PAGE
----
In last week’s “Behind the Markets” podcast, Liqian Ren and I were joined by two guests to discuss all things Federal Reserve (Fed) and the implications (or lack thereof) for the markets, and investment strategy and financial advice.
Timothy Duy, economics professor at the University of Oregon, discussed his views on the impact that current Fed policy is having on the economy.
In the second half, Josh Brown, CEO of Ritholtz Wealth Management, talked about investment strategy and financial advice.
Tim Duy sees no signs of our record economic expansion easing; you may have had fears of recession at the end of last year, but he sees no signs of it. He described the batch of economic data released this past Friday as a “goldilocks” report, marked by solid job growth, wage growth and steady unemployment.
Duy is not overly concerned about the inverted yield curve, saying it only becomes particularly worrisome when the inversion occurs alongside a policy of continual Fed rate hikes. Given that the Fed has telegraphed a pause in the rate-hiking cycle, Duy doesn’t think the recent inversion is the beginning of the end.
Although he believes the Fed shouldn’t have carried out the December rate hike, Duy thinks that 25 basis points is not a substantial factor and one that can be recovered from.
Changing focus to Trump’s recent nominees for the Federal Reserve’s board of governors, Duy sees the potential for a disturbing shift toward partisan appointments. He noted that traditionally, these positions have been filled by neutral and qualified candidates regardless of the White House administration. Duy fears that Herman Cain could simply be a Trump spokesman and might not bring any objectivity to the Fed during a pivotal point for the U.S. economy. Duy added that he believed anyone arguing for a return to the gold standard should not be appointed to the Fed.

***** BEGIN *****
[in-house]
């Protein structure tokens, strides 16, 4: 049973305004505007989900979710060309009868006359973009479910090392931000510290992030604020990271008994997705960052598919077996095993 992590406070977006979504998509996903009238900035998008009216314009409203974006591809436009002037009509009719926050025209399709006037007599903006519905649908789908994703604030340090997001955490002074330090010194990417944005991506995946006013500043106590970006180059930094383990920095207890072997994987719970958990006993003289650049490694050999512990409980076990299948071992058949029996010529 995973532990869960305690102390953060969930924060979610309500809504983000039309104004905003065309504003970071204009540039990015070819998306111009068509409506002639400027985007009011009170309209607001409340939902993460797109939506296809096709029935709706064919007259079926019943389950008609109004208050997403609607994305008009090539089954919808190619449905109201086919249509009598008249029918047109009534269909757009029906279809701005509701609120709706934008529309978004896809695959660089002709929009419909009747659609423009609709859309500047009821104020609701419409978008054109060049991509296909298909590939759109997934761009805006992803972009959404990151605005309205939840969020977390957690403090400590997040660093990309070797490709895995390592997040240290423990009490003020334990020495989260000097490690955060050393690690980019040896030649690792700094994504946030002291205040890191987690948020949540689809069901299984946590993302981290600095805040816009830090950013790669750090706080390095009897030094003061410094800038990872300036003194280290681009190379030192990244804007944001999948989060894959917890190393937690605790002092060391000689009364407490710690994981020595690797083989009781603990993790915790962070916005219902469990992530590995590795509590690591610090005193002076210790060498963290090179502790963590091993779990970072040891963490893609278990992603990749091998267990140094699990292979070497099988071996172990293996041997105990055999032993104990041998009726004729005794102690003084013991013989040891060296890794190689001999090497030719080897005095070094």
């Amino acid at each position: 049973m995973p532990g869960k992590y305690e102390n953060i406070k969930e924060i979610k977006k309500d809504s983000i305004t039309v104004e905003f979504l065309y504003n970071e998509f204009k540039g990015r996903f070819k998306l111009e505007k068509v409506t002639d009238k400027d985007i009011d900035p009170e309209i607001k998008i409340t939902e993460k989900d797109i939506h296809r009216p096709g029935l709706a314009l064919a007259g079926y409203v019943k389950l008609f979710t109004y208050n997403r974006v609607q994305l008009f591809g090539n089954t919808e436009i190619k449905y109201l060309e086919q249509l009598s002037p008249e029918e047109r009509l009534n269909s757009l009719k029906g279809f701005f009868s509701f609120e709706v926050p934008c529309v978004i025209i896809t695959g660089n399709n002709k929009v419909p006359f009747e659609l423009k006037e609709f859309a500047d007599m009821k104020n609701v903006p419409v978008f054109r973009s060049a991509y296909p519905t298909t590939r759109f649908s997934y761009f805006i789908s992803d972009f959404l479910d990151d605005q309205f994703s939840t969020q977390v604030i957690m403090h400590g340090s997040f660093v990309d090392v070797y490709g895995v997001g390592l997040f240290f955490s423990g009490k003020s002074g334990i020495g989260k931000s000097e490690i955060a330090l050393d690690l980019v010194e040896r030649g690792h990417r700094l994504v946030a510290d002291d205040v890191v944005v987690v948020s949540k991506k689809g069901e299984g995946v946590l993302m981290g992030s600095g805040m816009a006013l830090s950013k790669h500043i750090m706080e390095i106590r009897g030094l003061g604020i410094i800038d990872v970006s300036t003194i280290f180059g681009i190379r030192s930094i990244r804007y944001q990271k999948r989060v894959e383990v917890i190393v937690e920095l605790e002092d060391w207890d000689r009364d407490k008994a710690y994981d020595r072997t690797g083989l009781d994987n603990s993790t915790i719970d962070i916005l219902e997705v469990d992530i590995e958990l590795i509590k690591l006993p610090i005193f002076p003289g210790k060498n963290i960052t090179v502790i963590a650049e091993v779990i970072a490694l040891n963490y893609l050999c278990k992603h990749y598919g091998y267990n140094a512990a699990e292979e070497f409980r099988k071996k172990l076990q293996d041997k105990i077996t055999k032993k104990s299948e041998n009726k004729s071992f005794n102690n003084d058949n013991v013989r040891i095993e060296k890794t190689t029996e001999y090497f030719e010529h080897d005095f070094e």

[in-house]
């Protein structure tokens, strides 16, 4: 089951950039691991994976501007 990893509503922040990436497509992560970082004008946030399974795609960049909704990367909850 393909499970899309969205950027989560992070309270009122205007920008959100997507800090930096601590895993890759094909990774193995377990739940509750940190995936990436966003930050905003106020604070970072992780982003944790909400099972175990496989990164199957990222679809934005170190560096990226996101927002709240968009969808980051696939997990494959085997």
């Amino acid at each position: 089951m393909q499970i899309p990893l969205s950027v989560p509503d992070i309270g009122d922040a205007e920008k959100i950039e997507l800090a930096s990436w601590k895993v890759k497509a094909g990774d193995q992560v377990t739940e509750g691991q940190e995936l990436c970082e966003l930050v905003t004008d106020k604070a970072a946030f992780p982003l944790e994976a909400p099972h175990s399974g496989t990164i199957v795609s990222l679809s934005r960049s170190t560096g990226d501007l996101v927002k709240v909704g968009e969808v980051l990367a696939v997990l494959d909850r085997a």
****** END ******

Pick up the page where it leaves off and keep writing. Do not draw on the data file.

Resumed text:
Turning to Financial Advice
Josh Brown recently started a new video series with CNBC as well as partnership with Acorns that aims at helping younger people understand the core principles and mindsets behind investing.
Brown also reflected on fintech startups, such as Acorns and Robinhood, that allow young investors to trade small amounts of money at relatively high frequencies. While they may have non-traditional ways of charging fees (e.g., Robinhood) or charge high amounts for low balance savings in terms of pure AUM, Brown believes these businesses are providing a great service for their clients and that their fees are appropriate. He asked what the alternative might be—would it be better that people not save than use an app like Acorns?
Brown made a great point that, in financial services there are no winner-take-all monopolies. If you do not like the services of these new businesses, you’re free to go somewhere else.
Discussing Ritholtz, Brown emphasized the firm’s focus on building globally diversified portfolios that exclude any sector focus or speculation on individual stocks.
Brown believes a critical testament to Ritholtz’s process is that the firm “eats its own cooking” and the models available to employees in their 401(k) plans are the same asset allocation strategies that the firm offers to clients.
Ritholtz continues to build out its advisory team across the country, and I asked what cities are next in expansion plans. While they are mostly looking for the right people, rather than the best city, Brown admitted that Houston, Dallas and Washington, D.C., are on his wish list for those advisors who see the world like the Ritholtz team does.
These were two great conversations; please to listen to the full podcast below.
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